Developing classification criteria for polymyalgia rheumatica: Comparison of views from an expert panel and wider survey

Bhaskar Dasgupta, Carlo Salvarani, Michael Schirmer, Cynthia Crowson, Hilal D Maradit Kremers, Andrew Hutchings, Eric Lawrence Matteson, K. Barraclough, H. Bird, K. Calamia, F. Cantini, M. Cid, M. Cimmino, C. Dejaco, W. Docken, L. Guillevin, P. Duhaut, B. Hazelman, G. Hoffman, G. HunderM. A. Gonzalez-Gay, C. Langford, B. Leeb, V. Martinez-Taboada, P. A. Merkel, Clement Michet, E. Nordborg, C. Pease, N. Pipitone, W. Schmidt, A. Wagner, P. Bacon

Research output: Contribution to journalArticle

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Abstract

Objective. This report summarizes the findings from a consensus process to identify potential classification criteria for polymyalgia rheumatica (PMR). Methods. A 3-stage hybrid consensus approach was used to develop potential PMR classification criteria. The first stage consisted of a facilitated meeting of 27 international experts who anonymously rated the importance of 68 potential criteria. The second stage involved a meeting of the experts, who were provided with the results of the first round of ratings and were then asked to re-rate the criteria. In the third stage, the wider acceptance of the 43 criteria that received > 50% support at round 2 was evaluated using an extended mailed survey of 111 rheumatologists and 53 nonrheumatologists in the United States, Canada, and Northern and Western Europe. Results. A total of 68 and 50 criteria were identified and rated in round 1 and round 2, respectively. In round 2, 43 of the 50 items achieved at least 50% support, including 10 core criteria achieving 100% support. In round 3, over 70% of survey respondents agreed on the importance of 7 core criteria. These were age ≥ 50 years, duration ≥ 2 weeks, bilateral shoulder and/or pelvic girdle aching, duration of morning stiffness > 45 min, elevated erythrocyte sedimentation rate, elevated C-reactive protein, and rapid steroid response (> 75% global response within 1 wk to prednisolone/prednisone 15-20 mg daily). Among physical signs, more than 70% of survey respondents agreed on the importance of assessing pain and limitation of shoulder (84%) and/or hip (76%) on motion, but agreement was low for peripheral signs like carpal tunnel, tenosynovitis, and peripheral arthritis. Conclusion. There are differences in opinion as to what PMR is and how it should be treated. These findings make it important to develop classification criteria for PMR. The next step is to perform an international prospective study to evaluate the utility of candidate classification criteria for PMR in patients presenting with the polymyalgic syndrome.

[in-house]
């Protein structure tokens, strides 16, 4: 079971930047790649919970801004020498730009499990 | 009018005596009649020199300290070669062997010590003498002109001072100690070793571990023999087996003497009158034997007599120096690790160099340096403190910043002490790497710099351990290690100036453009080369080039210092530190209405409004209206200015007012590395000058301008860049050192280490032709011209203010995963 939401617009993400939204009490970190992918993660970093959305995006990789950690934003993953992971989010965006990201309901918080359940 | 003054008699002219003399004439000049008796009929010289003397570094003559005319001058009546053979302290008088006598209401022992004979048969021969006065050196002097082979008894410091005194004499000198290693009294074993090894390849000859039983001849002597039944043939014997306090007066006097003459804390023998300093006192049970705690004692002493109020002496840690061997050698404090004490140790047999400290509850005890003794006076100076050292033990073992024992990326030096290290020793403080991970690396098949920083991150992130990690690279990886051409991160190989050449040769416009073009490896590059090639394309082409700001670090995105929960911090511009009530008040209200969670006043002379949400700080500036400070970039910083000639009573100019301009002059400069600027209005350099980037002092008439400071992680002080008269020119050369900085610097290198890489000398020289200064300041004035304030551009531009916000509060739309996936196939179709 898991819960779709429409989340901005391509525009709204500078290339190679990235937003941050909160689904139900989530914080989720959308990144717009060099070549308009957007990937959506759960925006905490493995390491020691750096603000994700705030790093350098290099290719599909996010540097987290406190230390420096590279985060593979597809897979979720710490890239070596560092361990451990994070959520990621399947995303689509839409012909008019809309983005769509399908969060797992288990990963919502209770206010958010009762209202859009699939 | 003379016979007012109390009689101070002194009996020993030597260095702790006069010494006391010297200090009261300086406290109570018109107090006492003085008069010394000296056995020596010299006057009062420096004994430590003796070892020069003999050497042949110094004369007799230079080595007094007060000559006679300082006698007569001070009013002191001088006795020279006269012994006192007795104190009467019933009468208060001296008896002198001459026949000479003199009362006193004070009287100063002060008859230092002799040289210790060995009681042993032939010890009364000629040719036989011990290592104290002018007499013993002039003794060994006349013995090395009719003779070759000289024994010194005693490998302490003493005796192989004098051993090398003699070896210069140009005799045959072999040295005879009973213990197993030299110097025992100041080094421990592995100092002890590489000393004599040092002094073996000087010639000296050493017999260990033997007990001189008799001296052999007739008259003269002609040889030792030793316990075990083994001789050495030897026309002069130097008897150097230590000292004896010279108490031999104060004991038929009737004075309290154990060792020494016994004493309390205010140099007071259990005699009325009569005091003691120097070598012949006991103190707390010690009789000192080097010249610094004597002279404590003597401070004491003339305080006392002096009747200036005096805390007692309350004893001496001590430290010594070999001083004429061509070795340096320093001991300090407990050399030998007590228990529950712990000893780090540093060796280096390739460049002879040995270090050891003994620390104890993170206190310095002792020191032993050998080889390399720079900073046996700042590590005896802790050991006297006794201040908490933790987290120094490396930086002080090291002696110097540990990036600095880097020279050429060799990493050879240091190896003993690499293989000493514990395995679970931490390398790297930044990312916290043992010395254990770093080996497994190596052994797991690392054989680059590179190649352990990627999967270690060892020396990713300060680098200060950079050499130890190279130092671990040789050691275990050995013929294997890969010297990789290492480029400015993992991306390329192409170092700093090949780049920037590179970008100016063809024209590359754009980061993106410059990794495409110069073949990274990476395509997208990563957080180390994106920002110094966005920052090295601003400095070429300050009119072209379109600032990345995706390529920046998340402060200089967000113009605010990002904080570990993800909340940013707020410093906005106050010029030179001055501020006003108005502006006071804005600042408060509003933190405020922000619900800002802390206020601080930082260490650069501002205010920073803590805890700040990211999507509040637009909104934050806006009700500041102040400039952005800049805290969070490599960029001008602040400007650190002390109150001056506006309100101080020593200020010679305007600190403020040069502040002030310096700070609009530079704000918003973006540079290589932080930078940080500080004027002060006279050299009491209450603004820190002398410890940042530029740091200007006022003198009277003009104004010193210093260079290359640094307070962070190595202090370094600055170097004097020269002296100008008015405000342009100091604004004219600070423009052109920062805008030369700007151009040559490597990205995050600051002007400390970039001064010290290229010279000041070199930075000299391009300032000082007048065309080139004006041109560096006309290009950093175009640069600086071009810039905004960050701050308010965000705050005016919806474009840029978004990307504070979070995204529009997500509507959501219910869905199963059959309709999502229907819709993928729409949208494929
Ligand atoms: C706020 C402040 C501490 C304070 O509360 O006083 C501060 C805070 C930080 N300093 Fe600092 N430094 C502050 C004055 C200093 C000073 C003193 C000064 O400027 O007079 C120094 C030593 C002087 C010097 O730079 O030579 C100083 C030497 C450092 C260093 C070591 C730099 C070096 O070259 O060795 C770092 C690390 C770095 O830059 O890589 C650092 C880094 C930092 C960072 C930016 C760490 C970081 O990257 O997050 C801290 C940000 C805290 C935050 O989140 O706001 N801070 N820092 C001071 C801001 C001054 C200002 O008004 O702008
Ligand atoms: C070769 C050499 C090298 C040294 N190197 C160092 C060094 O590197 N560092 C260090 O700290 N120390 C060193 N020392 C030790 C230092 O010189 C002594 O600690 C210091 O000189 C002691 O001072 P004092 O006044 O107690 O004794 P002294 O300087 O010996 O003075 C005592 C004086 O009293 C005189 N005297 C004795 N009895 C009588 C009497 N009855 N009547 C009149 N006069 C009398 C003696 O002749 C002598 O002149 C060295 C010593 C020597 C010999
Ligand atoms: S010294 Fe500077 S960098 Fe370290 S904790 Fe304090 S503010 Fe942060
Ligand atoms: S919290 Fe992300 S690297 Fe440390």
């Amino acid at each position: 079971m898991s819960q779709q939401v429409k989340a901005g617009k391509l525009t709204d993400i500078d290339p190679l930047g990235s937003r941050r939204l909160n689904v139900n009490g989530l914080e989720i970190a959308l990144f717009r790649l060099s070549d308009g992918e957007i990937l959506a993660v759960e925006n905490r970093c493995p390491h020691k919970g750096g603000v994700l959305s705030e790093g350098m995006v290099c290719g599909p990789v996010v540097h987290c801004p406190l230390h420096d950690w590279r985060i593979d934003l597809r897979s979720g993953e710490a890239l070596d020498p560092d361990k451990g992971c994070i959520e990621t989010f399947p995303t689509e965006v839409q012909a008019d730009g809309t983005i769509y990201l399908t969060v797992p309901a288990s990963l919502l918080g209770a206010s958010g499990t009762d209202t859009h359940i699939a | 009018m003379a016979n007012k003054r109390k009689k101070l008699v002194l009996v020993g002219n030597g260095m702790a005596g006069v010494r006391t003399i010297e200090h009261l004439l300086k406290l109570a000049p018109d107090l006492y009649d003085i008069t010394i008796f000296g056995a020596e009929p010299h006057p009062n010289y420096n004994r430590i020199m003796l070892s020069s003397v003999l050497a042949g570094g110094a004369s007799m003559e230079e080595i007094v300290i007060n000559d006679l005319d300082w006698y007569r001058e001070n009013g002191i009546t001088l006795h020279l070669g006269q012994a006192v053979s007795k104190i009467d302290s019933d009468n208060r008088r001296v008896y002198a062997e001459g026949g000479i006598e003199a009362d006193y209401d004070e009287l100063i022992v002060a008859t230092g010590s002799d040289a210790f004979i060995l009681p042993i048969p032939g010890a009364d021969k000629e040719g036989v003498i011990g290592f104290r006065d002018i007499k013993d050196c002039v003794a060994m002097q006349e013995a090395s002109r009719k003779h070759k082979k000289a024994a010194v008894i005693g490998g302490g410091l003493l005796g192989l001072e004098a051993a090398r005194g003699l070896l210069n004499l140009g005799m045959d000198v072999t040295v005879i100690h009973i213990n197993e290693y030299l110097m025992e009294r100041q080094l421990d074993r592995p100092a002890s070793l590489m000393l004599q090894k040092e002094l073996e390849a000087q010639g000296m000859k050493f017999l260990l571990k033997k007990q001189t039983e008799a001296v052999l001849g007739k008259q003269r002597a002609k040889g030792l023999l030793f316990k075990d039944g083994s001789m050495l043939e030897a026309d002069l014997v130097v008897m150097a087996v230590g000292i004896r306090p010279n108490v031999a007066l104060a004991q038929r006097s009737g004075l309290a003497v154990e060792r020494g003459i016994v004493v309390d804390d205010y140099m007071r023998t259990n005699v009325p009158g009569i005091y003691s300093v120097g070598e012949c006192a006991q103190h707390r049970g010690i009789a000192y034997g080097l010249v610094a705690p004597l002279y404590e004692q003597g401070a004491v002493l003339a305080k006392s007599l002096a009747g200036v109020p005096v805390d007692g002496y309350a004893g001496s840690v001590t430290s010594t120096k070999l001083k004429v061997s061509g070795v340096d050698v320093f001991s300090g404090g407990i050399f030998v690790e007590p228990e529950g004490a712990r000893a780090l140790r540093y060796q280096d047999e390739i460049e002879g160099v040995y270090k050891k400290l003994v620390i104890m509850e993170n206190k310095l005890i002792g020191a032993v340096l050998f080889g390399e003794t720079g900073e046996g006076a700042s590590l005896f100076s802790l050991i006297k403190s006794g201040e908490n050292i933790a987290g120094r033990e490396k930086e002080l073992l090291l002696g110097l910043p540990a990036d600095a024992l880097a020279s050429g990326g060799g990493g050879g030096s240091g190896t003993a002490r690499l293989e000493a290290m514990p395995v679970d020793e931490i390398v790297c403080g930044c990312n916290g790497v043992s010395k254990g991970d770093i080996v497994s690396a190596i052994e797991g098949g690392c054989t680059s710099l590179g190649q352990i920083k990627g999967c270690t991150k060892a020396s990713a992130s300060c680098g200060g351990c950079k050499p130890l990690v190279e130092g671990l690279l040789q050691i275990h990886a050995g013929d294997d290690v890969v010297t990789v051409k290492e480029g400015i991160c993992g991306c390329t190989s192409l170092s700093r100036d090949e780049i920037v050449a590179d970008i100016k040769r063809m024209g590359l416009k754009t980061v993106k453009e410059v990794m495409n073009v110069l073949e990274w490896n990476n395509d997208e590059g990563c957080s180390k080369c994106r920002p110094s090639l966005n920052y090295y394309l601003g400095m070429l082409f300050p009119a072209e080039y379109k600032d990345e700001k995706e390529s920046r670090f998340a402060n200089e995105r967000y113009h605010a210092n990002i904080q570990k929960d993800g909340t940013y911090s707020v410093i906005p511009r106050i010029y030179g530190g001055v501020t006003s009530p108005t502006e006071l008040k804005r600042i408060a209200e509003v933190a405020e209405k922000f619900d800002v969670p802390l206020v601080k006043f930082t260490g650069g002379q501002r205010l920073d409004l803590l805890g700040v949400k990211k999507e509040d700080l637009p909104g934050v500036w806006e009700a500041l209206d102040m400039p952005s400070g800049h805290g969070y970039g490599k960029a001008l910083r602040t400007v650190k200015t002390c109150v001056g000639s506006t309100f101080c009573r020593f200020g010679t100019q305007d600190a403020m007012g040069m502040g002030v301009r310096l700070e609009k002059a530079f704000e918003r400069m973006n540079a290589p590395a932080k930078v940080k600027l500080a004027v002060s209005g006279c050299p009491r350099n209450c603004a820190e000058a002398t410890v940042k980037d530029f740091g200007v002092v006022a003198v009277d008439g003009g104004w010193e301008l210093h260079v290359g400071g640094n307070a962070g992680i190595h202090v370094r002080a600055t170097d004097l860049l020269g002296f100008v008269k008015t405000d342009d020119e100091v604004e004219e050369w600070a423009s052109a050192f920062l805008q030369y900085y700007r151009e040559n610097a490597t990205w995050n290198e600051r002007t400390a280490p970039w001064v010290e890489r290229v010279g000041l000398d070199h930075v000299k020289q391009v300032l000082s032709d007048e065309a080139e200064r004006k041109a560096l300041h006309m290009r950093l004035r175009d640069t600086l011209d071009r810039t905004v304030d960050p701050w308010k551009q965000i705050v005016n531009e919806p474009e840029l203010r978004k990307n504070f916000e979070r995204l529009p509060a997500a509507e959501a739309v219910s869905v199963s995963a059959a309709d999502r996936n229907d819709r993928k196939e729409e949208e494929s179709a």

Original languageEnglish (US)
Pages (from-to)270-277
Number of pages8
JournalJournal of Rheumatology
Volume35
Issue number2
StatePublished - Feb 2008

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Polymyalgia Rheumatica
Tenosynovitis
Shoulder Pain
Blood Sedimentation
Prednisone
Prednisolone
Wrist
C-Reactive Protein
Arthritis
Canada
Hip
Consensus
Steroids
Surveys and Questionnaires
Prospective Studies

ASJC Scopus subject areas

  • Rheumatology
  • Immunology

Cite this

Developing classification criteria for polymyalgia rheumatica : Comparison of views from an expert panel and wider survey. / Dasgupta, Bhaskar; Salvarani, Carlo; Schirmer, Michael; Crowson, Cynthia; Maradit Kremers, Hilal D; Hutchings, Andrew; Matteson, Eric Lawrence; Barraclough, K.; Bird, H.; Calamia, K.; Cantini, F.; Cid, M.; Cimmino, M.; Dejaco, C.; Docken, W.; Guillevin, L.; Duhaut, P.; Hazelman, B.; Hoffman, G.; Hunder, G.; Gonzalez-Gay, M. A.; Langford, C.; Leeb, B.; Martinez-Taboada, V.; Merkel, P. A.; Michet, Clement; Nordborg, E.; Pease, C.; Pipitone, N.; Schmidt, W.; Wagner, A.; Bacon, P.

In: Journal of Rheumatology, Vol. 35, No. 2, 02.2008, p. 270-277.

Research output: Contribution to journalArticle

Dasgupta, B, Salvarani, C, Schirmer, M, Crowson, C, Maradit Kremers, HD, Hutchings, A, Matteson, EL, Barraclough, K, Bird, H, Calamia, K, Cantini, F, Cid, M, Cimmino, M, Dejaco, C, Docken, W, Guillevin, L, Duhaut, P, Hazelman, B, Hoffman, G, Hunder, G, Gonzalez-Gay, MA, Langford, C, Leeb, B, Martinez-Taboada, V, Merkel, PA, Michet, C, Nordborg, E, Pease, C, Pipitone, N, Schmidt, W, Wagner, A & Bacon, P 2008, 'Developing classification criteria for polymyalgia rheumatica: Comparison of views from an expert panel and wider survey', Journal of Rheumatology, vol. 35, no. 2, pp. 270-277.